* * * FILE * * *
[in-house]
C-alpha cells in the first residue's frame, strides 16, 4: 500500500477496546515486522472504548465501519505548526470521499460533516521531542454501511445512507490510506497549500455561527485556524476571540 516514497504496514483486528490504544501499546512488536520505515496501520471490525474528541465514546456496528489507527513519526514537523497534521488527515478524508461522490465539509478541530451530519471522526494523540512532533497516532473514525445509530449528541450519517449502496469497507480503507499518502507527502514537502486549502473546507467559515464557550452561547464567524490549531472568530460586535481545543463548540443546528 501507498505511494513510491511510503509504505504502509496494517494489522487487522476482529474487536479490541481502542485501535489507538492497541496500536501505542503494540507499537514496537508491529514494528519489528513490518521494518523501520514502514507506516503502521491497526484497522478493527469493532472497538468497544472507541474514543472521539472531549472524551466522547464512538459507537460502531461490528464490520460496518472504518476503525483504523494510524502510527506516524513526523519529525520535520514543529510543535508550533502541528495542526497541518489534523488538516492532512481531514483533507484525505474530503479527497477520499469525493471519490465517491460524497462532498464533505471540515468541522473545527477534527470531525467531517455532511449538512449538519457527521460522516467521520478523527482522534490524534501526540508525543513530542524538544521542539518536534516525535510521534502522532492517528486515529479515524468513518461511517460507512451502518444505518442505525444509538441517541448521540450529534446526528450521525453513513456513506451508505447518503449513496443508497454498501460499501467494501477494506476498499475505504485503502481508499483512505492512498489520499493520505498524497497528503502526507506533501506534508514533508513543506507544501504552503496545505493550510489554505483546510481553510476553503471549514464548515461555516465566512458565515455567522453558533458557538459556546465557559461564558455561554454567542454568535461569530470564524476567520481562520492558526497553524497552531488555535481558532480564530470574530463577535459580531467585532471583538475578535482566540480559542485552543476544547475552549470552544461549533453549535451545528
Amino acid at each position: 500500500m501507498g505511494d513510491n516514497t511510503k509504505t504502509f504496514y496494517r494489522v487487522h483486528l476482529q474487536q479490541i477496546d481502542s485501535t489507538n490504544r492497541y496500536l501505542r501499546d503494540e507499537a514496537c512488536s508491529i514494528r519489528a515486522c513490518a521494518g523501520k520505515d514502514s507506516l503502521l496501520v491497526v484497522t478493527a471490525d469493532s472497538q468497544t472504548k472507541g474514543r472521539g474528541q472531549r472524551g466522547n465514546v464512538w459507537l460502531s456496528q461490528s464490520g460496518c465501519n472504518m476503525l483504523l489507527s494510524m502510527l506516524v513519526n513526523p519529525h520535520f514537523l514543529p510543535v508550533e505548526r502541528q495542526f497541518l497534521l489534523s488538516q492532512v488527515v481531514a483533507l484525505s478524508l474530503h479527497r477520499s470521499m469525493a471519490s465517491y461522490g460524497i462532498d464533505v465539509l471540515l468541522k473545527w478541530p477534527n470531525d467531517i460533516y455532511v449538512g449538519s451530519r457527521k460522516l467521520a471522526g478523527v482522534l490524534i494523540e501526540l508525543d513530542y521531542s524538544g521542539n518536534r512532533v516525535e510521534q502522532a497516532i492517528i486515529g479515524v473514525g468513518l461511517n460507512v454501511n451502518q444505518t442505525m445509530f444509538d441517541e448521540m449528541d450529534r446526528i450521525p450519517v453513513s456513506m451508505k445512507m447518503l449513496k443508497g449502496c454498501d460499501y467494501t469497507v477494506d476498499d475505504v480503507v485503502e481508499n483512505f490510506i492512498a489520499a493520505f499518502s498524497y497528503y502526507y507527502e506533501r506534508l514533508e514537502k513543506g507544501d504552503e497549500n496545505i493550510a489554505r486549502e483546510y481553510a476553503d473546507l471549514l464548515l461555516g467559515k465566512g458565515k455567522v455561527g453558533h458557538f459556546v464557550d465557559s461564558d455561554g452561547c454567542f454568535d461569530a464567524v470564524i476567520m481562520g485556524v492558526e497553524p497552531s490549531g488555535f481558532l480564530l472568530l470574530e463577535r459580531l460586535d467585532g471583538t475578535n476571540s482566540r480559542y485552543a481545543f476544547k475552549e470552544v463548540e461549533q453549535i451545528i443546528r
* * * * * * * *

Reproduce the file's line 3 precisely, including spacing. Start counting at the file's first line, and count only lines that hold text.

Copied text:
Amino acid at each position: 500500500m501507498g505511494d513510491n516514497t511510503k509504505t504502509f504496514y496494517r494489522v487487522h483486528l476482529q474487536q479490541i477496546d481502542s485501535t489507538n490504544r492497541y496500536l501505542r501499546d503494540e507499537a514496537c512488536s508491529i514494528r519489528a515486522c513490518a521494518g523501520k520505515d514502514s507506516l503502521l496501520v491497526v484497522t478493527a471490525d469493532s472497538q468497544t472504548k472507541g474514543r472521539g474528541q472531549r472524551g466522547n465514546v464512538w459507537l460502531s456496528q461490528s464490520g460496518c465501519n472504518m476503525l483504523l489507527s494510524m502510527l506516524v513519526n513526523p519529525h520535520f514537523l514543529p510543535v508550533e505548526r502541528q495542526f497541518l497534521l489534523s488538516q492532512v488527515v481531514a483533507l484525505s478524508l474530503h479527497r477520499s470521499m469525493a471519490s465517491y461522490g460524497i462532498d464533505v465539509l471540515l468541522k473545527w478541530p477534527n470531525d467531517i460533516y455532511v449538512g449538519s451530519r457527521k460522516l467521520a471522526g478523527v482522534l490524534i494523540e501526540l508525543d513530542y521531542s524538544g521542539n518536534r512532533v516525535e510521534q502522532a497516532i492517528i486515529g479515524v473514525g468513518l461511517n460507512v454501511n451502518q444505518t442505525m445509530f444509538d441517541e448521540m449528541d450529534r446526528i450521525p450519517v453513513s456513506m451508505k445512507m447518503l449513496k443508497g449502496c454498501d460499501y467494501t469497507v477494506d476498499d475505504v480503507v485503502e481508499n483512505f490510506i492512498a489520499a493520505f499518502s498524497y497528503y502526507y507527502e506533501r506534508l514533508e514537502k513543506g507544501d504552503e497549500n496545505i493550510a489554505r486549502e483546510y481553510a476553503d473546507l471549514l464548515l461555516g467559515k465566512g458565515k455567522v455561527g453558533h458557538f459556546v464557550d465557559s461564558d455561554g452561547c454567542f454568535d461569530a464567524v470564524i476567520m481562520g485556524v492558526e497553524p497552531s490549531g488555535f481558532l480564530l472568530l470574530e463577535r459580531l460586535d467585532g471583538t475578535n476571540s482566540r480559542y485552543a481545543f476544547k475552549e470552544v463548540e461549533q453549535i451545528i443546528r